Former Southwest Washington congresswoman joins National Kidney Foundation board


Jaime Herrera Beutler, the previous U.S. representative for Southwest Washington and a former state legislator, has been appointed to the board of directors of the National Kidney Foundation.

In a news release at the start of June, the National Kidney Foundation announced Herrera Beutler was nominated and appointed to the board in March.

According to the release, the foundation facilitates the “largest, most comprehensive and longstanding patient-centric organization dedicated to the awareness, prevention and treatment of kidney disease in the U.S.”

Herrera Beutler’s tenure in Congress lasted from 2011 through the end of 2022. In 2013, Herrera Buelter became one of just 10 women in recorded history to be pregnant while in Congress, according to Politico. Herrera Beutler and her husband, Dan Beutler, were told their baby was unlikely to survive the pregnancy due to a rare kidney condition.

According to the news release, the disease was bilateral renal agenesis, also known as Potter’s Syndrome, which occurs when kidneys fail to develop in utero.

“Despite the devastating prognosis, Herrera Beutler and her husband fought and learned of a simple treatment (saline injections into the womb) that ultimately made their daughter the first child to survive this diagnosis,” the release stated.

Their daughter, Abigail, lived through three years on dialysis until her father donated his kidney to her.

“As the mother of a child that received a kidney transplant before she was 3 years old, I feel blessed that my husband was able to provide our first-born daughter with the gift of life,” Herrera Beutler stated in the release. “I’m honored to join (the National Kidney Foundation’s) board of directors and share my story and expertise with the largest kidney organization in the country because far too many people knowingly and unknowingly struggle with kidney disease.”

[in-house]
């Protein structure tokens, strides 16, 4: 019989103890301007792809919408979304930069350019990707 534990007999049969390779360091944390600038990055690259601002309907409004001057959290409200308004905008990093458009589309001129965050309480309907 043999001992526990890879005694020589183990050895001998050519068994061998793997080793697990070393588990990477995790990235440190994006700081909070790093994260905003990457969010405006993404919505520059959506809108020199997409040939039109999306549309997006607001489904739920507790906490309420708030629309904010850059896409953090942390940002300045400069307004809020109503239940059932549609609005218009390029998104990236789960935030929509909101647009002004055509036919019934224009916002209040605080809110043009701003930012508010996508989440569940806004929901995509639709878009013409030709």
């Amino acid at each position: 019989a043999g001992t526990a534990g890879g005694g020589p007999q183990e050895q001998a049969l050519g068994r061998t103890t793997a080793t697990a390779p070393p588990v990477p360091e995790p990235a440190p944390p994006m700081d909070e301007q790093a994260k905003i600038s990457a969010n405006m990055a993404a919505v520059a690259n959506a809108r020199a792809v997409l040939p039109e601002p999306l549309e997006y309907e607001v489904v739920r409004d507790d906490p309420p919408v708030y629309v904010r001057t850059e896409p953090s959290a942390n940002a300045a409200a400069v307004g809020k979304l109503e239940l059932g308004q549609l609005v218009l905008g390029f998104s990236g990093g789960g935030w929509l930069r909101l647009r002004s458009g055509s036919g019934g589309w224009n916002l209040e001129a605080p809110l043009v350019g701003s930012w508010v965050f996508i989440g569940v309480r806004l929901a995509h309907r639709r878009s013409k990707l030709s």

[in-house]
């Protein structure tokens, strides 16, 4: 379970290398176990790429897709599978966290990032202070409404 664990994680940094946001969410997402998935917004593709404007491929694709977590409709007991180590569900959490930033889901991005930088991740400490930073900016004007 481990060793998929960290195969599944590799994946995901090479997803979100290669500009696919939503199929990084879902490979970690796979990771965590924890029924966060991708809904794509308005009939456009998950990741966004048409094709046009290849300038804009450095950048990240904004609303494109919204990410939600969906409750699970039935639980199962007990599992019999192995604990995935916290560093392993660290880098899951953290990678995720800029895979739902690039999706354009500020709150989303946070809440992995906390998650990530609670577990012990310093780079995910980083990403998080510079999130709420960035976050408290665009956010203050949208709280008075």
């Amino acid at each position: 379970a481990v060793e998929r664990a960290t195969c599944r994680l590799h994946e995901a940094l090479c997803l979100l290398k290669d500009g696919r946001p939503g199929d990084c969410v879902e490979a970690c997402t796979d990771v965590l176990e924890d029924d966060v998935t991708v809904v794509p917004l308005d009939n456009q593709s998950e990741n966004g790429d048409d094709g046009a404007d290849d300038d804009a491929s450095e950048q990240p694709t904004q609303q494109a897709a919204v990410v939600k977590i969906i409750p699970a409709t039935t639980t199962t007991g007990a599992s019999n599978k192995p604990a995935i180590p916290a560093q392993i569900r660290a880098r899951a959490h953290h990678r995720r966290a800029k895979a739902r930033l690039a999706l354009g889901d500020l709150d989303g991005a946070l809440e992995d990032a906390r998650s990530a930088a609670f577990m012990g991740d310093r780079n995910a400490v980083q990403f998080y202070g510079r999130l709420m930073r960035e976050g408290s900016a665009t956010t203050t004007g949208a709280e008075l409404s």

Herrera Beutler’s service as a federal lawmaker included service on the Joint Economic Committee and nine years on the House Appropriations Committee.

She became a strong supporter of kidney patient-focused legislation, introducing the Living Donor Protection Act — which expanded insurance coverage for patients living with end-stage renal disease — and the Advancing Care for Exceptional Kids Act, the release stated.

Based in Clark County, Herrera Beutler currently serves as a strategic advisor to the Children’s Hospital Association, providing insight on “key issues such as Medicaid investments, youth behavioral health crisis, pediatric workforce and the care of children with rare medical conditions,” the release stated.

In the United States, more than 37 million adults are estimated to have kidney disease, according to the foundation, and 90% don’t know they have it. About one in three adults in the United States are at risk for kidney disease, with risk factors including diabetes, high blood pressure, heart disease, obesity and family history. People who are Black, Latino, Native Alaskan, American, Hawaiian or other Pacific Islanders are at increased risk of kidney disease, the news release stated.

“We are very excited. … (Herrera Beutler) brings over 15 years of knowledge and expertise in building and leading bipartisan coalitions that delivered key legislative victories for maternal health care, environmental protection, energy, timber and medical care for children,” said Tracy McKibben, the chair of the National Kidney Foundation board and a living kidney donor to her mother. “Jaime brings experience in bridging the gaps between policies and laws around health care and the families they impact. She also has a very inspiring connection to kidney disease. We look forward to working with her as we build greater awareness of kidney disease and ways to achieve optimal kidney health.”